At a glance, Phobos looks like a space potato. It’s not as neatly rotund as our moon, nor is it as striking as Saturn’s smoggy Titan or Jupiter’s icy patterned Europa. If anything, it looks like a rogue asteroid that Mars ensnared and tamed into a pet (or a Mark Watney Martian experiment gone awry).
Though they’re irregularly shaped and share some asteroid DNA, astronomers don’t actually think they’re asteroids.
Mars actually has two domesticated pets: There’s Phobos, and then there’s the petite Deimos, which orbits farther away. Other than the fact that they orbit around Mars, not much about them is what we consider to be moonlike. Most notably, they’re lumpy, and they zip around Mars quickly. Phobos clocks orbits Mars three times every day, and Deimos clocks in at about once a day.
When comparing them to other moons in our solar system, they’re also among the smallest. Phobos measures about 14 miles (22 kilometers) across, and Deimos is only 8 miles (13 km) long. (Titan, on the other hand, is about the size of Mercury.)
For a long time, humans didn’t even know Mars had moons. Though Johannes Kepler had a hunch, it was American astronomer Asaph Hall who discovered the duo in 1877. The moons had been traveling so close to Mars, they had been hidden in the planet’s glare. And because their surfaces are the same substance as asteroids in the outer asteroid belt — specifically, carbonaceous chondrites — scientists believed they were trapped asteroids.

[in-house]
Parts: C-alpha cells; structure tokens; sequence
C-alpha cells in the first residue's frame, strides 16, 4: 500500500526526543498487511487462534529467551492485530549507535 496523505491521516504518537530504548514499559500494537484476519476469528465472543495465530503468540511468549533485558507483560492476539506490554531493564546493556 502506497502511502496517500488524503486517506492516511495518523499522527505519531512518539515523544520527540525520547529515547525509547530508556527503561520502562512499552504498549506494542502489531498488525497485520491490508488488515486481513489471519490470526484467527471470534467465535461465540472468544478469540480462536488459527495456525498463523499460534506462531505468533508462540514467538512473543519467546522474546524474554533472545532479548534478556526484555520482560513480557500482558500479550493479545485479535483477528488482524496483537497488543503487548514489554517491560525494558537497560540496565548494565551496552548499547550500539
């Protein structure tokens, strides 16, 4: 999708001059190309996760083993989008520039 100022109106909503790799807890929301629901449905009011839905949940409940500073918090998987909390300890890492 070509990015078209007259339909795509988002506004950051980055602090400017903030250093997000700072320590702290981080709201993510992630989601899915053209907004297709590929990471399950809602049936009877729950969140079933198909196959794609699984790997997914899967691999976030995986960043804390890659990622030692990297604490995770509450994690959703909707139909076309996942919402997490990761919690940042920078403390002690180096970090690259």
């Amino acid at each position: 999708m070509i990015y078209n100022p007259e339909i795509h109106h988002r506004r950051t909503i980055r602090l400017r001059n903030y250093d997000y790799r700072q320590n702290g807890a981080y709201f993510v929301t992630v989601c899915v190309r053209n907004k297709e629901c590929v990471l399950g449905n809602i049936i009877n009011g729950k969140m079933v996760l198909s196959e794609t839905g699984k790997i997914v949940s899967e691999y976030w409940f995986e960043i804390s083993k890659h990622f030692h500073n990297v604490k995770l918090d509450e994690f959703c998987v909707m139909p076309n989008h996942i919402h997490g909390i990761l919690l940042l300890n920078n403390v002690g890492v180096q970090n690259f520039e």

The key to their origin, according to Space.com, is in their orbits. If Mars had actually harnessed them with an assist from Jupiter’s gravity, their orbits wouldn’t be as clean. Phobos and Deimos have circular paths around the planet, whereas a captured object moves much more unevenly.
It’s also possible that the moons formed from Mars’ debris during its birth — or that a young Mars suffered an impact that broke it into pieces. Though much is still unknown about their beginnings, if the moons were indeed caught, the capture mechanism remains unknown and the scenarios improbable. But one thing is certain: one way or another, Mars is home to potatoes.